The report uses a half average income poverty line and covers:
  • trends in poverty since from 1990 to 2000 by family type
  • poverty by educational attainment and labour force status
  • poverty by family type and age
  • poverty and housing
  • poverty by State
  • the poverty gap

Parts B and C cover methodological issues and compare alternative poverty lines.

Kayoko Tsumori, Peter Saunders and Helen Hughes, Poor Arguments: A Response to the Smith Family Report on Poverty in Australia, Centre for Independent Studies Issues Analysis no. 21, 16 January 2002.

Peter Saunders, Poor Statistics: Getting the Facts Right about Poverty in Australia, Centre for Independent Studies Issue Analysis no. 23, 3 April 2002.

These two papers provide a critique of the Smith Family report by the Centre for Independent Studies (CIS). Peter Saunders is the Director of Social Policy Research at the CIS. (There are two researchers in this field with the same name. One is Peter Saunders who heads the Social Policy Research Centre at the Uni of NSW and the other is the author of this paper). His team questions the choice of poverty line used and the trends in poverty suggested by the Smith Family Report.

Peter Saunders, Getting Poverty Back onto the Policy Agenda, Smith Family Research and Social Policy Briefing Paper no. 10, March 2002.

Peter Saunders Director of the Social Policy Research Centre (SPRC) at the University of NSW, wrote this critique of the CIS position.

Ann Harding, Research Highlights a Nation Growing Apart, Australian, 25 February 2002.

Ann Harding Director of NATSEM puts the poverty estimates in a broader context and comments on the CIS criticisms.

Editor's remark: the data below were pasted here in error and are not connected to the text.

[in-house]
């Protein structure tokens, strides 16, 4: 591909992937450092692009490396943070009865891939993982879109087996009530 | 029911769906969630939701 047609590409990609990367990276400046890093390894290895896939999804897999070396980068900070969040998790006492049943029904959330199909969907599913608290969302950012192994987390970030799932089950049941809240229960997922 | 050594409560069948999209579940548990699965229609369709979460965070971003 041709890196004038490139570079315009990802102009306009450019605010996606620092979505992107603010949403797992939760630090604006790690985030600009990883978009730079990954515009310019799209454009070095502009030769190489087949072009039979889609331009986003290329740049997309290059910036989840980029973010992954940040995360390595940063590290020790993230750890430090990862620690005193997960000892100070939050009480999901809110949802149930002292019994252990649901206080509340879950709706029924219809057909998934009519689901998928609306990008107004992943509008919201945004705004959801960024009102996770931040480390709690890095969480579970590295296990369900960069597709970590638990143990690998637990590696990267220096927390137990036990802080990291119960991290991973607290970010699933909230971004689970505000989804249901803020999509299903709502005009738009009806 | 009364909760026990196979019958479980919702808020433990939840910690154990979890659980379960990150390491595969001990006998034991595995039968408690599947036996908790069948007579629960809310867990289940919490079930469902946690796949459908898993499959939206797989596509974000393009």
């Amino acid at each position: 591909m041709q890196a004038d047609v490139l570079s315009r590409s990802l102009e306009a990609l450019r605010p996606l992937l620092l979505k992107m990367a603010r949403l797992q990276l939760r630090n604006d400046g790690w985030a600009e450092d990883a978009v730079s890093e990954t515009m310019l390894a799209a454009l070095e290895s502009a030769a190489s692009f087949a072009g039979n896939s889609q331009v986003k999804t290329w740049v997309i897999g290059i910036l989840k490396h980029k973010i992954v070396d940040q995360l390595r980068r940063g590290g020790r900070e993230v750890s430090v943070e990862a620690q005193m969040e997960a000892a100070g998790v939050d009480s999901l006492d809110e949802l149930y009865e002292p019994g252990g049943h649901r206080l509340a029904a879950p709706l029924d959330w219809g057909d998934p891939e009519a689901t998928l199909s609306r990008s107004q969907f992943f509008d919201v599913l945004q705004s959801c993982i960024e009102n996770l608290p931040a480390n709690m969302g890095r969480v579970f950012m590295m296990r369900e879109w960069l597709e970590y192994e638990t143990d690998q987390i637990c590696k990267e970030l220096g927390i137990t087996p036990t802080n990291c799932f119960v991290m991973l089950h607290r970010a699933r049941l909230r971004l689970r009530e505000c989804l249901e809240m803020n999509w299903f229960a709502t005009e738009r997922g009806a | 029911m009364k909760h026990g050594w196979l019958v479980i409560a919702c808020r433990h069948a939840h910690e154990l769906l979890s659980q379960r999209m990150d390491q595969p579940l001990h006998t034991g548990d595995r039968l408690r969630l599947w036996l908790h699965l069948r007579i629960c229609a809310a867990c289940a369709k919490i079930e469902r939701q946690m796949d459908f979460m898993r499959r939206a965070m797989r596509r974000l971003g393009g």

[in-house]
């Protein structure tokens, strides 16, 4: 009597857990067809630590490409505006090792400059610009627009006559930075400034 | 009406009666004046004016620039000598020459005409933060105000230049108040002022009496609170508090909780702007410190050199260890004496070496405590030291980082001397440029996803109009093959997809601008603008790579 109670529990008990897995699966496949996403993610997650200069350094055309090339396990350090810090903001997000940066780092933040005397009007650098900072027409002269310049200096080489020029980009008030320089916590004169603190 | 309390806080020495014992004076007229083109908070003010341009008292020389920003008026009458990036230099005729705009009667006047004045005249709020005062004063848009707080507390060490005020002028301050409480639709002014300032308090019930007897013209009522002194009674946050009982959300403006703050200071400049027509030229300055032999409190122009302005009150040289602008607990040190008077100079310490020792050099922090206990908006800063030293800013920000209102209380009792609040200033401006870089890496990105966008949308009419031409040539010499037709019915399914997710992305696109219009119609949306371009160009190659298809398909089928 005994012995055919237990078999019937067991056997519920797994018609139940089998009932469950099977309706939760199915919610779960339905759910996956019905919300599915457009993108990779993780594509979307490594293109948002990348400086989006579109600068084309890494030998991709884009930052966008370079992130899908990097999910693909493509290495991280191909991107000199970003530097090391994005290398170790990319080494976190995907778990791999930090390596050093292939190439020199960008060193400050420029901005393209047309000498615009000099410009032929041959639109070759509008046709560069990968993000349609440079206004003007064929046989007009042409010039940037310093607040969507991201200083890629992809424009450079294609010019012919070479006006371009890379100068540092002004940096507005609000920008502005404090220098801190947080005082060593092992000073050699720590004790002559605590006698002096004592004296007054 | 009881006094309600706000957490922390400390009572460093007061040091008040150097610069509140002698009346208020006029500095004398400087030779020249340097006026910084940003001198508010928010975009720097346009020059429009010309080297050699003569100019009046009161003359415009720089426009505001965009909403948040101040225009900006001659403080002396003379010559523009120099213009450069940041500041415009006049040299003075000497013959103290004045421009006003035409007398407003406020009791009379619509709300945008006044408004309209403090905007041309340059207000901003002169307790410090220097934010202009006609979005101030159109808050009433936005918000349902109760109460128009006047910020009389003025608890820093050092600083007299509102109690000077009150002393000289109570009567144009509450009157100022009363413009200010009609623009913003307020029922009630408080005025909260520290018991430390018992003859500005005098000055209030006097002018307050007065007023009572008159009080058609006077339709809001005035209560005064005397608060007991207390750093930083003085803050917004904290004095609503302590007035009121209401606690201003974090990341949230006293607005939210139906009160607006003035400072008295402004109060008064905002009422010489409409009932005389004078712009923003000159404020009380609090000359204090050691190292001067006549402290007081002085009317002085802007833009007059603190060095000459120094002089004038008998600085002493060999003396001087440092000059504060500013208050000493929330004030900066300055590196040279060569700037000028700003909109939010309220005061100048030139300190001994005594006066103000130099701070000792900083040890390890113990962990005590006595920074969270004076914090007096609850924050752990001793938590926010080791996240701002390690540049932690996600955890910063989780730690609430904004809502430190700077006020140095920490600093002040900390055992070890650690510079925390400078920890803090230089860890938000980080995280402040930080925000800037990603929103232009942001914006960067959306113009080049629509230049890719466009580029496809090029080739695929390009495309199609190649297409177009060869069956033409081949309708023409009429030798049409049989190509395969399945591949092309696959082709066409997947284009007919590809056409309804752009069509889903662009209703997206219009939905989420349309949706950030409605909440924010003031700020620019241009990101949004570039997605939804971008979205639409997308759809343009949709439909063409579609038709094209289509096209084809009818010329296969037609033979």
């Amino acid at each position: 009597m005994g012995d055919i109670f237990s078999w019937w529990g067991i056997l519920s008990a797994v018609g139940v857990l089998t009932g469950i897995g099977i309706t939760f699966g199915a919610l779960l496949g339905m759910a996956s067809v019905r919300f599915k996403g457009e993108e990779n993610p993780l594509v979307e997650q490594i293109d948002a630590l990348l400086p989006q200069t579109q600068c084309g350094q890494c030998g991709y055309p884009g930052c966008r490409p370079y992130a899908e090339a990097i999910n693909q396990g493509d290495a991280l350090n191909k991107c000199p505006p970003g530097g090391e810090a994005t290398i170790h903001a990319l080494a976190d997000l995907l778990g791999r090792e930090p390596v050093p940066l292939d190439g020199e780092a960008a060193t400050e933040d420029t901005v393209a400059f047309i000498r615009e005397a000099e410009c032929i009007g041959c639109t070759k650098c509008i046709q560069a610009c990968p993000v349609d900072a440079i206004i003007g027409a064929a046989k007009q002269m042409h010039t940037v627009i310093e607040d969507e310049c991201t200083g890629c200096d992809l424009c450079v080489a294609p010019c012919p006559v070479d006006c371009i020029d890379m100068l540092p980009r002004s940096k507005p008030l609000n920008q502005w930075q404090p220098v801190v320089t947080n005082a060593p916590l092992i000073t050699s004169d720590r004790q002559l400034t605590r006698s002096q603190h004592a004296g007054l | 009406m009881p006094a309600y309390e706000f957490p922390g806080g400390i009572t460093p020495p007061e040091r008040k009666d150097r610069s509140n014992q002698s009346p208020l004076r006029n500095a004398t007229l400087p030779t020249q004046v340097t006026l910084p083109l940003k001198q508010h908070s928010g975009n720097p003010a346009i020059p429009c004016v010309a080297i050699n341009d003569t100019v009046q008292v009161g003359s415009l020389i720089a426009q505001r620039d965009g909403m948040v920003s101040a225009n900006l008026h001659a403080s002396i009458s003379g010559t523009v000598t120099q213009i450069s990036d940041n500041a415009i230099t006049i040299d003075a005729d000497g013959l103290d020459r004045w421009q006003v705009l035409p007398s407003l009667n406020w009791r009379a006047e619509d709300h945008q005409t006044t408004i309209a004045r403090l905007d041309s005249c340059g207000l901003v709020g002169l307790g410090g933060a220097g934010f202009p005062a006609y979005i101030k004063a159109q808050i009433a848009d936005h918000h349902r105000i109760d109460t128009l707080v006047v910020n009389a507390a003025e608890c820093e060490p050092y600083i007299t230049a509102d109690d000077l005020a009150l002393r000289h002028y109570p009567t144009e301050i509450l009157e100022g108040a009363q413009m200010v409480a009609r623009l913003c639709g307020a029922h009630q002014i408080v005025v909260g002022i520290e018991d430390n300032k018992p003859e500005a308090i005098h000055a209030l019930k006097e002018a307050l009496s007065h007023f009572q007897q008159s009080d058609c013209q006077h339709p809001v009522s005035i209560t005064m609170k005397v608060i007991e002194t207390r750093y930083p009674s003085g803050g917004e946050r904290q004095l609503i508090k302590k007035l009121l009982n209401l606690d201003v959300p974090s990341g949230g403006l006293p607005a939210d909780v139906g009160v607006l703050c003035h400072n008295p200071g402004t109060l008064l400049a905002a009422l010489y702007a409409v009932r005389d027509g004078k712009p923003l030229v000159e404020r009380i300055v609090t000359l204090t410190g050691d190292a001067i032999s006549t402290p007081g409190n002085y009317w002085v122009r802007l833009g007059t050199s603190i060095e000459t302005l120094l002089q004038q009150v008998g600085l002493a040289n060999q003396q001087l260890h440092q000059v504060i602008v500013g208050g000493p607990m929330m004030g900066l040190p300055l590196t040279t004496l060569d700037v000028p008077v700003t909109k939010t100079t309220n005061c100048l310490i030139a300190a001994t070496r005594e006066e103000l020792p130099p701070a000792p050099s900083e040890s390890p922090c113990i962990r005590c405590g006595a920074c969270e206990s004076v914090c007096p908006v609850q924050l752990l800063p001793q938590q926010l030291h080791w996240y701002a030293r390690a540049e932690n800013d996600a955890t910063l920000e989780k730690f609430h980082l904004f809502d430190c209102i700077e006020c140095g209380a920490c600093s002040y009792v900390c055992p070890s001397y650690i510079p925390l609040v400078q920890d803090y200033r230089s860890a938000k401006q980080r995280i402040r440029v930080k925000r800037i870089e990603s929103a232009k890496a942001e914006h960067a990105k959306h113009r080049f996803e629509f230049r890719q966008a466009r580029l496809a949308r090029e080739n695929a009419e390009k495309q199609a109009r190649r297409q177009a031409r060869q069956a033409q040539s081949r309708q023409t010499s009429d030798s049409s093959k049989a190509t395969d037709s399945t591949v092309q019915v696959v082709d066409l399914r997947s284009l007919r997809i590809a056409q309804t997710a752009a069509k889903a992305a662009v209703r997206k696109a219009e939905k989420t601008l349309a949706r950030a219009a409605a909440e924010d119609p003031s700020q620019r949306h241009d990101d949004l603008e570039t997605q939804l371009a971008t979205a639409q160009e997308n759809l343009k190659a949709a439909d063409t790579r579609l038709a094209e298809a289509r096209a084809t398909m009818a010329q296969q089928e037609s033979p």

Child Poverty in Australia

Ann Harding and Agnieszka Szukalska, Social Policy Matters: The Changing Face of Child Poverty in Australia, 1982 to 1997 98, paper presented at the 7th Australian Institute of Family Studies Conference 26th July 2000.

This paper provides the most recent look at child poverty. Trends from 1982 to 1997-98 are estimated.

R G Gregory, Children and the Changing Labour Market: Joblessness in Families with Dependent Children, Centre for Economic Policy Research Discussion Paper no. 406, August 1999.

This paper looks at the link between unemployment and child poverty.

Regional Poverty in Australia

R Lloyd, A Harding, and H Greenwell, Worlds Apart: Postcodes with the Highest and Lowest Poverty Rates in Today's Australia, paper prepared for the National Social Policy Conference, Sydney, July 2001.

This paper provides a regional perspective on poverty.

Ann Harding, Rachel Lloyd, Otto Hellwig and Geoff Bailey, Building the Profile: Report of the Population Research Phase of the Australian Capital Territory Poverty Project, a report commissioned from NATSEM by the ACT Poverty Task Group, 13 December 2000.

This paper looks at poverty in the ACT in 1999.

Indigenous Poverty in Australia

B Hunter, Three Nations, Not One: Indigenous and Other Australian Poverty, Working Paper no. 1, Centre for Aboriginal Economic Policy Research (CAEPR), 1999.

This paper measures the extent of poverty amongst indigenous people and explores measurement issues, as well as examining the indigenous experience of poverty and strategies for tackling indigenous poverty.

International Comparisons of Poverty Rates

Luxembourg Income Study (LIS) Key Figures

The LIS website contains useful basic comparative data on poverty in the countries included in the study. Relative Poverty Rates for the total population, children and the elderly are included.

A table showing poverty rates for children by family type is also provided.

Stephanie Moller, David Bradley, Evelyne Huber, Francois Nielsen, and John D Stephens, The State and Poverty Alleviation in Advanced Capitalist Democracies, Luxembourg Income Study Working Paper no. 278, August 2001.

This paper analyses the impact of the state on the incidence of poverty in the working-age population of fourteen advanced capitalist democracies between 1970 and 1997.

Bruce Bradbury and Markus Jantti, Child Poverty Across Industrialized Nations, UNICEF Innocenti Occasional Papers, Economic and Social Policy Series no. 71, 1999.

This paper estimates of patterns of child poverty for twenty-five nations using data from the Luxembourg Income Study. An analysis of the sources of variation in child poverty across the nations studied is also provided.